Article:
Whether in Mr. Belloc's view, or the view of any other historian, the cardinal point in the history of England is that England was Britain before it became England: though Mr. Belloc would probably add the reminder that England was Britain for as long a period as from the time of Henry VIII to the present day. England was once as much a province of the Roman Empire as was France. This fact, of course, is commonly recognized. Where Mr. Belloc differs from other historians, so far as can be gathered by piecing together hints and allusions from his various writings, is in emphasizing the fact that the successive hosts of barbarian invaders were repeatedly brought under the influence of that Christian civilization which had inherited the magnificent institutions of the Empire. Thus the Angles and Saxons came under the influence of St. Augustine and the later missionaries, who, as they became ecclesiastics and Christianity was recognized as the national religion, introduced pieces of Roman Law into the Witenagemot and preserved in the Benedictine foundations the learning and experience of bygone centuries. In the monastic institution of the sixth and seventh centuries Mr. Belloc sees the power which re-created North and Western Europe.
This institution [he says] did more work in Britain than in any other province of the Empire. And it had far more to do. It found a district utterly wrecked, perhaps half depopulated, and having lost all but a vague memory of the old Roman order; it had to remake, if it could, of all this part of a Europe. No other instrument was fitted for the purpose.
The chief difficulty of starting again the machine of civilization when its parts have been distorted by a barbarian interlude, whether external or internal in origin, is the accumulation of capital. The next difficulty is the preservation of such capital in the midst of continual petty feuds and raids, and the third is that general continuity of effort, and that treasuring up of proved experience, to which a barbaric time, succeeding upon the decline of a civilization, is particularly unfitted. For the surmounting of all these difficulties the monks of Western Europe were suited in a high degree. Fixed wealth could be accumulated in the hands of communities whose whole temptation was to gather, and who had no opportunity for spending in waste. The religious atmosphere in which they grew up forbade their spoliation, at least in the internal wars of a Christian people, and each of the great foundations provided a community of learning and treasuring up of experience which single families, especially families of barbaric chieftains, could never have achieved. They provided leisure for literary effort, and a strict disciplinary rule enforcing regular, continuous, and assiduous labour, and they provided these in a society from which exact application of such a kind had all but disappeared.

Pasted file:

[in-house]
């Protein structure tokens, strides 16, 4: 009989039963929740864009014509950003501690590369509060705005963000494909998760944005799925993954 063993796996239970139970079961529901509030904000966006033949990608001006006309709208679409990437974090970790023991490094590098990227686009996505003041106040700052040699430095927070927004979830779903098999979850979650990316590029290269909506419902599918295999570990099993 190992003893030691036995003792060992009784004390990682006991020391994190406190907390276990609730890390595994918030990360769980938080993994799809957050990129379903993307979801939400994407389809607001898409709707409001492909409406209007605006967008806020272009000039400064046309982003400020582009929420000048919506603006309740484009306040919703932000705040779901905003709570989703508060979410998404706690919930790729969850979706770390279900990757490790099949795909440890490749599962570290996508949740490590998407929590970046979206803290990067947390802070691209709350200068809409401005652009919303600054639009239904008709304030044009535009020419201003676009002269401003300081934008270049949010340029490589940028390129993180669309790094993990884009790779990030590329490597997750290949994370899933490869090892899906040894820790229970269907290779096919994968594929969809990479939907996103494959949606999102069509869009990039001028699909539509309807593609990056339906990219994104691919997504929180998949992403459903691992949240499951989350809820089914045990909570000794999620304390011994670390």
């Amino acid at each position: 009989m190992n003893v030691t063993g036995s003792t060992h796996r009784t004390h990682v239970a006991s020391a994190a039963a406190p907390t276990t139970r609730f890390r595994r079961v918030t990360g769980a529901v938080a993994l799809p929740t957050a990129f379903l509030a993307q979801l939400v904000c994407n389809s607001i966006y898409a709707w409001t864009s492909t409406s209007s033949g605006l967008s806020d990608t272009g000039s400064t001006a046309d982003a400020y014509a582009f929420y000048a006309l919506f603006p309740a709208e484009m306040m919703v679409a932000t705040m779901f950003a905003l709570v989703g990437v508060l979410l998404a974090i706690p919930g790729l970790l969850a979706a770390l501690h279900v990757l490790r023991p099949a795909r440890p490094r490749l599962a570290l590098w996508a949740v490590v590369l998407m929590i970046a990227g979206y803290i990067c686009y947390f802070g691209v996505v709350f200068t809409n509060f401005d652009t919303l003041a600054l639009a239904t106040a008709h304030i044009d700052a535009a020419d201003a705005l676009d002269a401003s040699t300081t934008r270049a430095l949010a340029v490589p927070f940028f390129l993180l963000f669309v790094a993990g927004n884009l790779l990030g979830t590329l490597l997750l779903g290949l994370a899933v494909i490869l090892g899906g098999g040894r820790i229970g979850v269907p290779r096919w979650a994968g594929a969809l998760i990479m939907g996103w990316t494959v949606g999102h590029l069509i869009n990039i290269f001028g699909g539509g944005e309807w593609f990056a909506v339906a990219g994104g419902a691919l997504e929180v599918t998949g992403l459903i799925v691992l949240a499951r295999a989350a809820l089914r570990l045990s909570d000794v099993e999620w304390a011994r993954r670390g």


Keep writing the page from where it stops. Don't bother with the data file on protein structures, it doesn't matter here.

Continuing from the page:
In this way the just heritage of "our own kind" was preserved for us. The great monasteries suffered severely in the Danish invasions, "the pagan storm which all but repeated in Britain the disaster of the Saxon invasions, which all but overcame the mystic tenacity of Alfred and the positive mission of the town of Paris"; but they re-arose and were again exercising a strong civilizing influence "when civilization returned in fullness with the Norman Conquest."
The Conquest, in Mr. Belloc's view, is "almost as sharp a division in the history of England as is the landing of St. Augustine ... though ... the re-entry of England into European civilization in the seventh century must count as a far greater and more decisive event than its first experience of united and regular government under the Normans in the eleventh." But it did not change the intimate philosophy of the people:
The Conquest found England Catholic, vaguely feudal, and, though in rather an isolated way, thoroughly European. The Normans organized that feudality, extirpated whatever was unorthodox or slack in the machinery of the religious system, and let in the full light of European civilization through a wide-open door, which had hitherto been half-closed.
The organization of feudal government by the Normans brings us to a consideration of the territorial system of England which can be traced certainly from Saxon and conjecturally from Roman times.
In making the study of history, as does Mr. Belloc, living and organic, it is of capital importance to seize the fact that the fundamental economic institution of pagan antiquity was slavery. Before the coming of the Christian Era, and even after its advent, slavery was taken for granted. Mr. Belloc says:
In no matter what field of the European past we make our research, we find, from two thousand years ago upwards one fundamental institution whereupon the whole of society reposes; that fundamental institution is Slavery.... Our European ancestry, those men from whom we are descended and whose blood runs with little admixture in our veins, took slavery for granted, made of it the economic pivot upon which the production of wealth should turn, and never doubted but that it was normal to all human society.